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Weka_10BM60025_VGSOM
Weka_10BM60025_VGSOM
Weka_10BM60025_VGSOM
Weka_10BM60025_VGSOM
Weka_10BM60025_VGSOM
Weka_10BM60025_VGSOM
Weka_10BM60025_VGSOM
Weka_10BM60025_VGSOM
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Weka_10BM60025_VGSOM

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  • 1. WEKA- TOOL FOR DATA MINING SUBMITTED BY : DIVYA HAMIRWASIA 10BM60025
  • 2. INTRODUCTION Waikato Environment for Knowledge Analysis (WEKA) is a free and open source data miningtool. Data mining is the transformation of large amounts of data into meaningful patterns andrules, results of which could be used to take important business decisions. The ultimate goal ofdata mining is to create a model, a model that can improve the way you read and interpret yourexisting data and your future data. WEKA is the product of the University of Waikato (NewZealand) and was first implemented in its modern form in 1997. It uses the GNU General PublicLicense (GPL). The software is written in the Java language and contains a GUI for interactingwith data files and producing visual results.Advantages of Weka include: free availability under the GNU General Public License portability, since it is fully implemented in the Java programming language and thus runs on almost any modern computing platform a comprehensive collection of data preprocessing and modeling techniques ease of use due to its graphical user interfacesREGRESSION ANALYSISLinear regression is an approach to modeling the relationship between a scalar dependentvariable y and one or more explanatory variables denoted X.The data we use here is trying to establish a relation between the number of people employeedand: the percentage price deflation the GNP in millions of dollars the number of unemployed in thousands the number of people employed by the military the number of people over 14 the yearREGRESSION IN WEKA:Load the data by clicking on the preprocess tab. Click on the open file and choose the targetfolder and then the requires .arff file. After selecting the file, your WEKA Explorer should looksimilar to the screenshot:
  • 3. To create the model, click on the Classify tab. The first step is to select the model we want tobuild, so WEKA knows how to work with the data, and how to create the appropriate model: Click the Choose button, then expand the functions branch. Select the LinearRegression leaf.Now that the desired model has been chosen, we have to tell WEKA where the data is that itshould use to build the model. Though it may be obvious to us that we want to use the data wesupplied in the ARFF file, there are actually different options, some more advanced than whatwell be using. The other three choices are Supplied test set, where you can supply a differentset of data to build the model; Cross-validation, which lets WEKA build a model based onsubsets of the supplied data and then average them out to create a final model;and Percentage split, where WEKA takes a percentile subset of the supplied data to build a finalmodel. These other choices are useful with different models, which well see in future articles.With regression, we can simply choose Use training set. This tells WEKA that to build ourdesired model, we can simply use the data set we supplied in our ARFF file.Select number of people employed as the dependent variable. Click start. The result is asfollows:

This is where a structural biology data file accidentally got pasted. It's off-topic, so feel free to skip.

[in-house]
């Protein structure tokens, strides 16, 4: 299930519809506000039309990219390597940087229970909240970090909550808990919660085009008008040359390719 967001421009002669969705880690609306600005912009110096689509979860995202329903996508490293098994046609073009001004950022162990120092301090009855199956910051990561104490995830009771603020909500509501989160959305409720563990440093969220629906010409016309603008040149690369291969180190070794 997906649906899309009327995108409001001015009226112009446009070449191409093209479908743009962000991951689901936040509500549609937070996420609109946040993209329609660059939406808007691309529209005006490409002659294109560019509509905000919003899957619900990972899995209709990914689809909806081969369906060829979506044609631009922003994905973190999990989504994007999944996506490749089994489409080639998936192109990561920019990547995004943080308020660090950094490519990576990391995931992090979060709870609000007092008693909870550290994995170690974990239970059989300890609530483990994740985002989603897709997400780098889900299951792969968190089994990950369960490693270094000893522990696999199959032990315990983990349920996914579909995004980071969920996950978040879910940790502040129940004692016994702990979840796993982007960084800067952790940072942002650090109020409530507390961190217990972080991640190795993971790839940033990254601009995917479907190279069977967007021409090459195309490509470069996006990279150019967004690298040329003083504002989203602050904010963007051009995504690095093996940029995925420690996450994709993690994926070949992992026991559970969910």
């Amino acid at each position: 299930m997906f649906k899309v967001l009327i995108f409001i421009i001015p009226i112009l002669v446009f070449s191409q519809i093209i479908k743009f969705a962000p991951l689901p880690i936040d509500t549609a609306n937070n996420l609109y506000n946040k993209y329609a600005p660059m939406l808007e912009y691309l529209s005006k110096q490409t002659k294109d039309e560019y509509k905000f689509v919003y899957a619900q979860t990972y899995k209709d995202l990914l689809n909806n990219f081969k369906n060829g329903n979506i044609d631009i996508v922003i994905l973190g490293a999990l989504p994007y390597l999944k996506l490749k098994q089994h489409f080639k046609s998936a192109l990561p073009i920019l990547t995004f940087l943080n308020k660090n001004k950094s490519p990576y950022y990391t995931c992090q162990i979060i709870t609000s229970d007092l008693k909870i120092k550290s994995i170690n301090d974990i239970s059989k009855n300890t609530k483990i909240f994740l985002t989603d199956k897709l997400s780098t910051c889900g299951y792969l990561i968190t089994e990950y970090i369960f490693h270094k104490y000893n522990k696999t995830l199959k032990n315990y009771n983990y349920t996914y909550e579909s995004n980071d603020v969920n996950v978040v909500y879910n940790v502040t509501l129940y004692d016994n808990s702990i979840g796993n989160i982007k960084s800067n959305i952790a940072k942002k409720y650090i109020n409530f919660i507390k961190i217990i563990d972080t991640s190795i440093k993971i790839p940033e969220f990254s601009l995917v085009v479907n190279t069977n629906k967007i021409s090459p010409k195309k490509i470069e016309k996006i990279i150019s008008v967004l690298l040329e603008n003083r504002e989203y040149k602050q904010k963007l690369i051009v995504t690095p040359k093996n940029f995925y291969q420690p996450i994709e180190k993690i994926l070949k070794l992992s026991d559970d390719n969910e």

• 4. The result is :Number of people employed =206.3701 * percentage price deflation -1.2427 * number ofpeople unemployed -0.5971 * number of people employed by the military + 0.3079 * numberof people over 14 + 13699.5644CLUSTER ANALYSISClustering allows a user to make groups of data to determine patterns from the data. Clusteringhas its advantages when the data set is defined and a general pattern needs to be determinedfrom the data. The data set used for clustering example focuses on the BMW dealership . Thedealership has kept track of how people walk through the dealership and the showroom, whatcars they look at, and how often they ultimately make purchases. They are hoping to mine thisdata by finding patterns in the data and by using clusters to determine if certain behaviors intheir customers emerge. There are 100 rows of data in this sample.CLUSTERING IN WEKALoad the data into WEKA from the bmw.arff file. To do so click on the preprocess tab and thenclick on the open file button. Select the target folder and select the needed file. Once the file isopened all the attributes will be listed as follows: